Open Access
 Total Downloads : 981
 Authors : Prof S.Srikanth, A.Ramanjaneyulu
 Paper ID : IJERTV1IS5364
 Volume & Issue : Volume 01, Issue 05 (July 2012)
 Published (First Online): 03082012
 ISSN (Online) : 22780181
 Publisher Name : IJERT
 License: This work is licensed under a Creative Commons Attribution 4.0 International License
An Optimal Location of SVC in Power Market
An Optimal Location of SVC in Power Market
Prof S.Srikanth A.Ramanjaneyulu
In this paper, the conventional power flow methods are used to determine the proximity to voltage instability and Static VAR Compensator (SVC) is incorporated at critical buses for var support. The optimal location of SVC is determined by voltage rise factors (VRF) and loss fall factors (LFF). The case study is carried out on IEEE 6 bus test system.
I

INTRODUCTION
N a bilateral contract model, the transactions may take place directly between selling and buying entities. These transactions may be in the form of firm power contract or non firm power contracts and they are defined for a particular time interval of the day and its value may be time varying. This model may include different kinds of transactions such as bilateral transactions, multilateral transactions and ancillary services [13]. Under this scenario, i.e. open access power market the power systems are becoming more vulnerable to operating limit violation and voltage instability problems due to large transmission networks, and utilization of various renewable energy sources as well as different load and
generation patterns.
The power system, at this stage, can become insecure and prone to voltage collapse due to lack of reactive power support. Generators have the capability of providing reactive power but are limited to a certain extent. Moreover, the reactive power produced by the generators cannot be effectively utilized if the demand for the reactive power is far
from its location. Hence, to prevent the voltage collapse, local var support is an option which is adopted in many countries of the world. In real life, it is always preferable to have optimal location of these devices in the system since it is beneficial to
———————————————————————————————
the voltage profile as well as transmission loss. Therefore, it is an important issue to be addressed in the electricity industry. The security of this deregulated power system operation is mainly dependent on the decisions of Independent System Operator (ISO). The optimal decisions under network congestion will maximize social welfare as well as profit of the market participants.
Developments of new and advance devices, which can provide local reactive power support at the load buses, have been becoming the alternative to this type of power system problems. Many of these new apparatuses can be materialized only due to the latest development in high power electronics to be used in the main circuits combined with the control strategies that rely on the modern control systems. By using power electronic controllers a Flexible Alternating Current Transmission System (FACTS) [47], have been produced which have a significant impact on the overall power systems performance improvement. Shunt FACTS controllers, such as Static Var Compensator (SVC) and Static Synchronous Compensator (STATCOM), are capable of effectively controlling the voltage profile by dynamically adjusting the reactive power output at the point of connection.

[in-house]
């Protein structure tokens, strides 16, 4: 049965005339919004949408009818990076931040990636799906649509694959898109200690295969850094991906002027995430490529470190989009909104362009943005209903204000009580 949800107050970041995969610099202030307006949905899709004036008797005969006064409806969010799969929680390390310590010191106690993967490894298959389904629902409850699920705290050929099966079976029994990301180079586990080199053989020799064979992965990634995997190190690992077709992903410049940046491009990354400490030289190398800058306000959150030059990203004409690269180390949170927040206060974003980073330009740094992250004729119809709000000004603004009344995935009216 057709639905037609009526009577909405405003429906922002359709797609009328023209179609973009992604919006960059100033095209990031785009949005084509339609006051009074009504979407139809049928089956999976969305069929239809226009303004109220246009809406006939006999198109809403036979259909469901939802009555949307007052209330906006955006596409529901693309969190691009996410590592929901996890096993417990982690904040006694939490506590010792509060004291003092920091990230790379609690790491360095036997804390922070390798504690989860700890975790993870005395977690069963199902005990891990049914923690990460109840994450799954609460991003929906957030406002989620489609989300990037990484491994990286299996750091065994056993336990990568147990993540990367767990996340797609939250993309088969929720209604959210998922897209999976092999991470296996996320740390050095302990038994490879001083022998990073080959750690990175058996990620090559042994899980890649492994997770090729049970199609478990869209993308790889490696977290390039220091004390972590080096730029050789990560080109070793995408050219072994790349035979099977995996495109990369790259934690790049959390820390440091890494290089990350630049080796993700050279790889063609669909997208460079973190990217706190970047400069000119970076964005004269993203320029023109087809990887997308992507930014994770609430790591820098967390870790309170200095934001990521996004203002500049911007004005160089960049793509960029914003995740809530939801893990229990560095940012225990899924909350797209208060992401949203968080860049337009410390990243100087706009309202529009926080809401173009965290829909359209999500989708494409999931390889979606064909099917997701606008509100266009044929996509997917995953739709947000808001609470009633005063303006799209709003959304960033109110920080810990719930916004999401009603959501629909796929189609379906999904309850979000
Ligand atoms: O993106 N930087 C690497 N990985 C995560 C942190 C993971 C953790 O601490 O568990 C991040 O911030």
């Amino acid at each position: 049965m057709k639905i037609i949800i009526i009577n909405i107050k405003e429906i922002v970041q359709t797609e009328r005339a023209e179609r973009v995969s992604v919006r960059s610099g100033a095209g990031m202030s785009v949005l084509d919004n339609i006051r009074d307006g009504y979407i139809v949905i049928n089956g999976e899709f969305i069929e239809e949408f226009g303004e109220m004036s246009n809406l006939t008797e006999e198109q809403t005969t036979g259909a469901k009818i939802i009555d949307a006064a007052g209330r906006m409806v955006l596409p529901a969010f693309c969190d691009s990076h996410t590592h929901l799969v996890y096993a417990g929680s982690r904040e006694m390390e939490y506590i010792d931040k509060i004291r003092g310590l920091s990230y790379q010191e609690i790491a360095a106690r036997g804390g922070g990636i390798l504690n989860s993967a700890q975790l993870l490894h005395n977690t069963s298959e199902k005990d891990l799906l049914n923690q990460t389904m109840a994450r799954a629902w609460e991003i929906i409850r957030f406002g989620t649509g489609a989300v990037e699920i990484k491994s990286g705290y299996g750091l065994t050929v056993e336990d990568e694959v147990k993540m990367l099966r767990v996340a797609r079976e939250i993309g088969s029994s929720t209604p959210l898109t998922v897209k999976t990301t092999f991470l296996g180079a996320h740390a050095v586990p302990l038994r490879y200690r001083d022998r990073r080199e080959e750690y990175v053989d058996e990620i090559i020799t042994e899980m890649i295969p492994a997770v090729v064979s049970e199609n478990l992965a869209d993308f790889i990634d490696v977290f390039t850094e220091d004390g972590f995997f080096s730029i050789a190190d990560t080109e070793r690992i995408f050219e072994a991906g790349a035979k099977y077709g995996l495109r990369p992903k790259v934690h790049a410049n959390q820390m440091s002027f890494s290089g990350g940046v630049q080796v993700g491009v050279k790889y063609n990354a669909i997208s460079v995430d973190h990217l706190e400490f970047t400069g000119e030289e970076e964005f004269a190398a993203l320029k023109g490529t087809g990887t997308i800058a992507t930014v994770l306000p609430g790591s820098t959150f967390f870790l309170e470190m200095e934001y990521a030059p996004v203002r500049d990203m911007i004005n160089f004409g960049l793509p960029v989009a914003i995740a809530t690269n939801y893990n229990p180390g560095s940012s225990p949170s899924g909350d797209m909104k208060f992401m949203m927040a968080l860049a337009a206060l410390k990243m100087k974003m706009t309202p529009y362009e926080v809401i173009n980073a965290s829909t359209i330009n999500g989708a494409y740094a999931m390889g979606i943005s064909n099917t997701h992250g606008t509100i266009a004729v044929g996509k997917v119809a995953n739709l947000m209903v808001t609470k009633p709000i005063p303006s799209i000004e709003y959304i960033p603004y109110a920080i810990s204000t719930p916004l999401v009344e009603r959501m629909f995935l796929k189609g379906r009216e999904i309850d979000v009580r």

Traditionally, the objective of the reactive power (VAR) planning problem is to provide a minimum number of new reactive power supplies to satisfy only the voltage feasibility constraints in normal and postcontingency states. Various researches have been carried out for this subject [89]. Work has also been done on optimal reactive power planning strategy against voltage collapse in [10]. Insertion of FACTS devices is found to be highly effective in preventing voltage instability [11]. In [12], a new reactive power spot price index has been suggested to determine the optimal location of SVC in the power system. In [13], SVCs have been optimally placed in a transmission network in such a manner that its loading margin is maximized. SVCs is used also to provide system stabilization in case of insufficient damped inter area oscillations and improve the power system power quality [14 15]. In most of the previous works on voltage stability improvement, only normal operating condition is considered [16]. The location and size of SVCs have been discussed in details in both transient and steady state [17]. Recently, due to a necessity to include the voltage stability constraints, a few researches have been reported concerning new formulations considering the voltage stability problem [1819], which provides more realistic solutions for the VAR planning problem. However, the obtained solutions are sometimes too expensive since they satisfy all of the specified feasibility and stability constraints. In [20], a new formulation and solution method are presented for the VAR planning problem including FACTS devices, taking into account the issues just mentioned. Static VAR Compensator is a shunt connected controller capable of all possible benefits of FACTS devices [21]. So this paper is addressing the concept of optimal placement of
SVC for improvement in open access system performance considering bus voltage and line loadability considerations.
This paper is organized as follows: Following the introduction, different voltage instability analysis methods are described in section II. Then in section III, evaluation of Available Transmission Capability (ATC) considering voltage stability constraint and line MVA constraints is explained briefly. The case study with different bilateral transactions between various sources/sink with and without SVC is carried out and simulation results are given in section IV. Finally, brief conclusions are deduced.